Helping Arthritis Through Diet and Physical Activity

With so many people experiencing many different types of joint pain, it sometimes makes it hard to for doctors to get to the root of the cause and recommend the best treatments. Obviously, at the first sign of symptoms, you should see your doctor for an examination to determine the reason for your joint pain. However, one thing that can be done even as you are awaiting your results is adopting a healthy lifestyle.

Proper nutrition and exercise is beneficial for any person, but is absolutely critical for arthritics. If symptoms are ignored and people continue with their same poor eating habits and sedentary lifestyles, that will only make arthritis symptoms worse. But, how do you know what to eat or what type of exercise is safe?

Depending on each person’s individual case, doctors may recommend specific lifestyle changes, but in general it is important to maintain a healthy body weight. One of the biggest risk factors for arthritis is being overweight. Not only does eating right and exercising help to keep the extra pounds off, but there are other benefits as well.

Proper Nutrition

One fact about diet and arthritis is that omega-3 fatty acids decrease inflammation. Eating foods such as cold water fish (like mackerel, trout and salmon), flaxseeds, chia seeds, walnuts, soybeans, spinach or broccoli can give your diet a boost of omega-3s. Broccoli not only contains omega-3s, but also vitamins C and K and a compound called sulforaphane, which can help slow the progression of osteoarthritis.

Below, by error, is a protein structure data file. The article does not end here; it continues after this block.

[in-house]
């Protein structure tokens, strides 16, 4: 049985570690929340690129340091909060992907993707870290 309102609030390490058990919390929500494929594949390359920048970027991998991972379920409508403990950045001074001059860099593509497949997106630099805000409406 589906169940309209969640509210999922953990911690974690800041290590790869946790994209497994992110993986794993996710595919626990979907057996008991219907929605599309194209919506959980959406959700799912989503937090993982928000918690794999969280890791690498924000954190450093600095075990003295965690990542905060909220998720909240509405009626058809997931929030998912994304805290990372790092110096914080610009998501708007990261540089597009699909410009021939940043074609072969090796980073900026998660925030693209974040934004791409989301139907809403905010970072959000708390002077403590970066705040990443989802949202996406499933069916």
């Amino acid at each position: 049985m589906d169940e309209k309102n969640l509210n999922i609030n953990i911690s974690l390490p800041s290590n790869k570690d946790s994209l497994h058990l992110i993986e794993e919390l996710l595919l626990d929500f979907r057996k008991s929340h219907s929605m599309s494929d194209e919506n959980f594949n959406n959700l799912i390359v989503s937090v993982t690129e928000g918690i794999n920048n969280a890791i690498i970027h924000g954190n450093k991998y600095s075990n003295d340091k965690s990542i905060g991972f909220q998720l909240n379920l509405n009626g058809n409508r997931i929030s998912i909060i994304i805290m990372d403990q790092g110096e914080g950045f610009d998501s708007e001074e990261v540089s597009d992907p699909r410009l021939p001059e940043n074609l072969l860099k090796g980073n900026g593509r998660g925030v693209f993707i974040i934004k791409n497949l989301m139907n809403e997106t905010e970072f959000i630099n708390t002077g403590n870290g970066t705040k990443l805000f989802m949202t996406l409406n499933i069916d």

When cooking with oils, choose olive, canola or flaxseed oil instead of corn, safflower or sunflower oils. According to the Arthritis Foundation, look for anti-inflammatory fruits such as cherries, strawberries, raspberries, blueberries and blackberries. Calcium and vitamin D are also important in your diet and can be found in dairy products like milk, yogurt and cheese. If dairy doesn’t agree with you, green leafy vegetables will also work.

Get Moving!

Some people think that exercise is bad for arthritis because it causes stress on joints, when it actually helps joint range of motion and builds up muscle strength around joints. Overtraining or extreme exercise may not be a good idea, but regular exercise such as walking, biking, jogging and stretching will improve elasticity of joints and lessen the pain and stiffness often brought on by arthritis.

Before beginning any exercise regimen, always check with a doctor, physical therapist or other health professional who is familiar with your diagnosis and symptoms. Seeing a physical therapist to learn specific exercises you can do at home to improve your condition can be very helpful in incorporating appropriate physical activity on a daily basis.

In Summary

There are various types and severities of arthritis, but you can bet that all of them can benefit from a nutritious diet that keeps you at a healthy weight and has anti-inflammatory properties to help ease joint discomfort. Add in some basic exercises to help with range of motion and pain reduction, and you’ll be feeling better in no time!